It's no secret that Junkie XL (aka Tom Holkenborg) was no stranger to applying and composing music to film when he came to score Divergent in 2014; I remember hearing his track "Dealing With The Roster" way back in 1998 in the movie Blade (I was 10 years old then) and latterly I had been fully aware of his collaborations with the likes of Harry Gregson-Williams and Hans Zimmer in the years leading up to this score. I think this however was the first time I came to recognise him in a light of his own as a film composer and actively hear the additions he had clearly been responsible for in scores such as "Man of Steel" and "The Dark Knight Rises". Those percussion ensembles are just huge and so very well crafted in those films and while the mix for Divergent is more aggressive, in your face and with less ambience, they seem almost bigger! I can't speak with 100% accuracy here, but I'm pretty sure it was Holkenborg who was writing and compiling those big ensembles in those ollaborations and I kind of feel like it was perfected here.
While Divergent (and it's following sequels) got mixed reviews from critics and audiences alike, I personally really enjoyed the concept and found myself entertained throughout, I do however think the score has a lot to do with this! Holkenborg successfully interprets the mood and tone of the film and takes us on a real musical journey of adventure, recklessness, youth, sorrow, regret, triumph, strength, love and failure through the use of soaring strings, brass, thundering drums, percussion, synths, piano, mallets, guitars and a bargemen of ambient sound design.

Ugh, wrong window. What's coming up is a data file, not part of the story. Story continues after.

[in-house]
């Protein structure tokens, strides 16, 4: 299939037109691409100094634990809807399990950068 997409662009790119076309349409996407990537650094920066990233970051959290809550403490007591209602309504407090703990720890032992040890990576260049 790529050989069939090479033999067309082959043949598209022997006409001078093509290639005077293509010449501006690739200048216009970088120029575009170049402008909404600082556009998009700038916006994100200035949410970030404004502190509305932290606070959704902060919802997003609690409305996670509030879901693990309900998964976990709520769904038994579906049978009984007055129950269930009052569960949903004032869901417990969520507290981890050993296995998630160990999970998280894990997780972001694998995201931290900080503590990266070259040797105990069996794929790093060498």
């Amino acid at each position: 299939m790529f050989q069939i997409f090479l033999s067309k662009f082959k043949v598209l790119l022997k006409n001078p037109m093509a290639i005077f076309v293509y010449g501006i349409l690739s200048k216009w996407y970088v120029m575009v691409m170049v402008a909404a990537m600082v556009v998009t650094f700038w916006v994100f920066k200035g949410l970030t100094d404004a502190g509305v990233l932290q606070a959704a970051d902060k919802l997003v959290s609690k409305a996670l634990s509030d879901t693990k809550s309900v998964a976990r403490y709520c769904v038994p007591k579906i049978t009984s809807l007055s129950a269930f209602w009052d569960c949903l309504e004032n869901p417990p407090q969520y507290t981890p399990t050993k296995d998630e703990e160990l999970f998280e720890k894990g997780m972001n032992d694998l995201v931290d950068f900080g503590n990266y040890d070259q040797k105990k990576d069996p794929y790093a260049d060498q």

It's not seen all that often, but I also love the fact that a conversation was had with Ellie Goulding in regards to bringing her in as a featured soloist on the score; given her tracks "Beating Heart", "Hanging On", "Dead In The Water" and "My Blood" were already heard during the film, I think this really helped to connect the picture musically that she be heard during the score too, it worked great! While they are often repeated, her sustained ethereal vocals can be heard in the following cues; "Tris", "Choosing Dauntless", "Capture The Flag" and "Sacrifice"; all of these cues voice the playful, coming of age sections of the story really well.
The score (much like the film) gets straight to the point and introduces our main character Tris via it's first cue, which of course is named "Tris". We are quickly introduced to a variety of emotive triggers for Tris during this track, after only listening for a few minutes, the audience should have been able to pick up on sorrow, hope, conflict, strength and definitely adventure; these attributes are very relevant as her character unfolds. This leads very quickly into "The Test", which is for the most part a soundscape with percussive elements backing the picture, but it's also the first time we hear a snippet of those thundering drums which I have come to love about this score. They seem to underpin that fight or flight feeling and are heard throughout the score in moments of strife or threat (See cues "Fear", "Dauntless Attack", "Choosing Dauntless" and "Fight The Dauntless")